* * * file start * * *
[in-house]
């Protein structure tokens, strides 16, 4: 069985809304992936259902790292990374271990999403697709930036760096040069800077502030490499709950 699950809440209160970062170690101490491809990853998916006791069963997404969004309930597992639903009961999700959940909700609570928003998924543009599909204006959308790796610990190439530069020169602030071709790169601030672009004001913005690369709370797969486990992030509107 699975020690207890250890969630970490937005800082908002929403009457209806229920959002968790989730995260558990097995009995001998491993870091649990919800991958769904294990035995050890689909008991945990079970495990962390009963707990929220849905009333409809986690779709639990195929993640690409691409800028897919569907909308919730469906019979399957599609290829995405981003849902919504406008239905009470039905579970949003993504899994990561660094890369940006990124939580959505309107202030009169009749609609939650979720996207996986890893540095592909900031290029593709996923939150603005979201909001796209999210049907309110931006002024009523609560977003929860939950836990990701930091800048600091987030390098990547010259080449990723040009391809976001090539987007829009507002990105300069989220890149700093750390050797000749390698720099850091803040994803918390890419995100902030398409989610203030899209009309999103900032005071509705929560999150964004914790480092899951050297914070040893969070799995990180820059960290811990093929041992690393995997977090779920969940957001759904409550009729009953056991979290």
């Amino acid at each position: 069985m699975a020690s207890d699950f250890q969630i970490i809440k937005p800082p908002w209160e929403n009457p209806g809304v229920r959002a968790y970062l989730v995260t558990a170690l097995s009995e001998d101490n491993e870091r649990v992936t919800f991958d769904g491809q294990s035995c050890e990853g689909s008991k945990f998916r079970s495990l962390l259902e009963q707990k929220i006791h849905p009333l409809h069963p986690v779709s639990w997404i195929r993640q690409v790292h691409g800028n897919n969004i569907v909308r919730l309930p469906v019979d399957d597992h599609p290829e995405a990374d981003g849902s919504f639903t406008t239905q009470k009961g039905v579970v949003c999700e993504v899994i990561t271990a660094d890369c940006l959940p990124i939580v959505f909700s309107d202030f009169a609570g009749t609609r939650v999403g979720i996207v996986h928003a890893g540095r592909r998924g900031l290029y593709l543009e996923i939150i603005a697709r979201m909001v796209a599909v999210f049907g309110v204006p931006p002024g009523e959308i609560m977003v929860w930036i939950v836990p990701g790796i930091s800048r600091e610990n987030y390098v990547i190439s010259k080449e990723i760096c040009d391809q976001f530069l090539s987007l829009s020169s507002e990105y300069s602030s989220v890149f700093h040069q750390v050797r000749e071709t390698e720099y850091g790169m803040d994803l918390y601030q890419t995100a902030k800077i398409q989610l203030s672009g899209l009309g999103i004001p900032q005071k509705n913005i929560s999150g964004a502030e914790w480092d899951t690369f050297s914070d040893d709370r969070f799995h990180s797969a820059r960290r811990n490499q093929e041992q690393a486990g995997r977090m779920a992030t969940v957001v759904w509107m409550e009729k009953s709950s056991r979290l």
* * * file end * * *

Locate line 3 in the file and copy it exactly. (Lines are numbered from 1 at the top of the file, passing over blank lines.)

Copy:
């Amino acid at each position: 069985m699975a020690s207890d699950f250890q969630i970490i809440k937005p800082p908002w209160e929403n009457p209806g809304v229920r959002a968790y970062l989730v995260t558990a170690l097995s009995e001998d101490n491993e870091r649990v992936t919800f991958d769904g491809q294990s035995c050890e990853g689909s008991k945990f998916r079970s495990l962390l259902e009963q707990k929220i006791h849905p009333l409809h069963p986690v779709s639990w997404i195929r993640q690409v790292h691409g800028n897919n969004i569907v909308r919730l309930p469906v019979d399957d597992h599609p290829e995405a990374d981003g849902s919504f639903t406008t239905q009470k009961g039905v579970v949003c999700e993504v899994i990561t271990a660094d890369c940006l959940p990124i939580v959505f909700s309107d202030f009169a609570g009749t609609r939650v999403g979720i996207v996986h928003a890893g540095r592909r998924g900031l290029y593709l543009e996923i939150i603005a697709r979201m909001v796209a599909v999210f049907g309110v204006p931006p002024g009523e959308i609560m977003v929860w930036i939950v836990p990701g790796i930091s800048r600091e610990n987030y390098v990547i190439s010259k080449e990723i760096c040009d391809q976001f530069l090539s987007l829009s020169s507002e990105y300069s602030s989220v890149f700093h040069q750390v050797r000749e071709t390698e720099y850091g790169m803040d994803l918390y601030q890419t995100a902030k800077i398409q989610l203030s672009g899209l009309g999103i004001p900032q005071k509705n913005i929560s999150g964004a502030e914790w480092d899951t690369f050297s914070d040893d709370r969070f799995h990180s797969a820059r960290r811990n490499q093929e041992q690393a486990g995997r977090m779920a992030t969940v957001v759904w509107m409550e009729k009953s709950s056991r979290l």